Bardstown is a home rule-class city in Nelson County, Kentucky, in the United States. The population was recorded as 11,700 by the 2010 census. It is the county seat of Nelson County. It is named for the pioneering Bard brothers. David Bard obtained a 1,000 acres (400Â ha) land grant in 1785 in what was then Jefferson County, Virginia from Governor Patrick Henry. William Bard surveyed and platted the town. It was originally chartered as Baird's Town.
First settled by European Americans in 1780, Bardstown is the second oldest city in Kentucky. Named county seat of the newly created Nelson County, Virginia (now Kentucky) in 1784, the town was formally established in 1788. It was incorporated by the state assembly in 1838.
Reflecting the westward migration of Americans over the "Blue Ridge" after the Revolutionary War, Bardstown was also the first center of Roman Catholicism west of the Appalachian Mountains in the original western frontier territories of the United States. The Diocese of Bardstown was established on February 8, 1808, by Pope Pius VII, (1742-1823, served 1800-1823), to serve all Catholics between the Appalachians and the Mississippi River. This divided the previous all-encompassing Diocese of Baltimore, established in 1789. This area is now served by 44 dioceses and archdioceses in 10 states, showing the development of communities with Catholics across the nation as immigration brought new populations.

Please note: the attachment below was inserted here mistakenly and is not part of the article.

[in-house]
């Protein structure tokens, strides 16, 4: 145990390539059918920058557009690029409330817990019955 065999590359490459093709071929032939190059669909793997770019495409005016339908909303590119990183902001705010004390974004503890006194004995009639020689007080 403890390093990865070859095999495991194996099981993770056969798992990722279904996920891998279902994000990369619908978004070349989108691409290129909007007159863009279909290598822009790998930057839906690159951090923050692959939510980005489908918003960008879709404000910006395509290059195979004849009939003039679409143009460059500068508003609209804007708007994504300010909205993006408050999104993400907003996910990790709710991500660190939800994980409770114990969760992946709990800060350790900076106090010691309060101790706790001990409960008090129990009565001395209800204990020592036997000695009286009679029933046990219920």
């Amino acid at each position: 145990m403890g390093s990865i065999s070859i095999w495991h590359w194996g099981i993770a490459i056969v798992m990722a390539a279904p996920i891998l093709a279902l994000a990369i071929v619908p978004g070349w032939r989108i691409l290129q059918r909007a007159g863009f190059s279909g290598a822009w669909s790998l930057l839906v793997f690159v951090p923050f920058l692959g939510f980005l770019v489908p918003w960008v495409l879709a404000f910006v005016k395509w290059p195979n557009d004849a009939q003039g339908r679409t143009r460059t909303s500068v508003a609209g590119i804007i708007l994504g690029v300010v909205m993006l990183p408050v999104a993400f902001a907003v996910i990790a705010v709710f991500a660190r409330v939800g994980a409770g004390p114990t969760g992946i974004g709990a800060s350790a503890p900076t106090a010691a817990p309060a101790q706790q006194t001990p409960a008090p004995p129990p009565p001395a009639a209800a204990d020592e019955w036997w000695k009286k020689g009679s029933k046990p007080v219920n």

The Bardstown cathedral is the Basilica of Saint Joseph Proto-Cathedral. In 1841 the seat of the Diocese was transferred to the nearby larger river town and port of Louisville on the south bank of the Ohio River. Bardstown also has a Roman Catholic parochial high school, Bethlehem High School.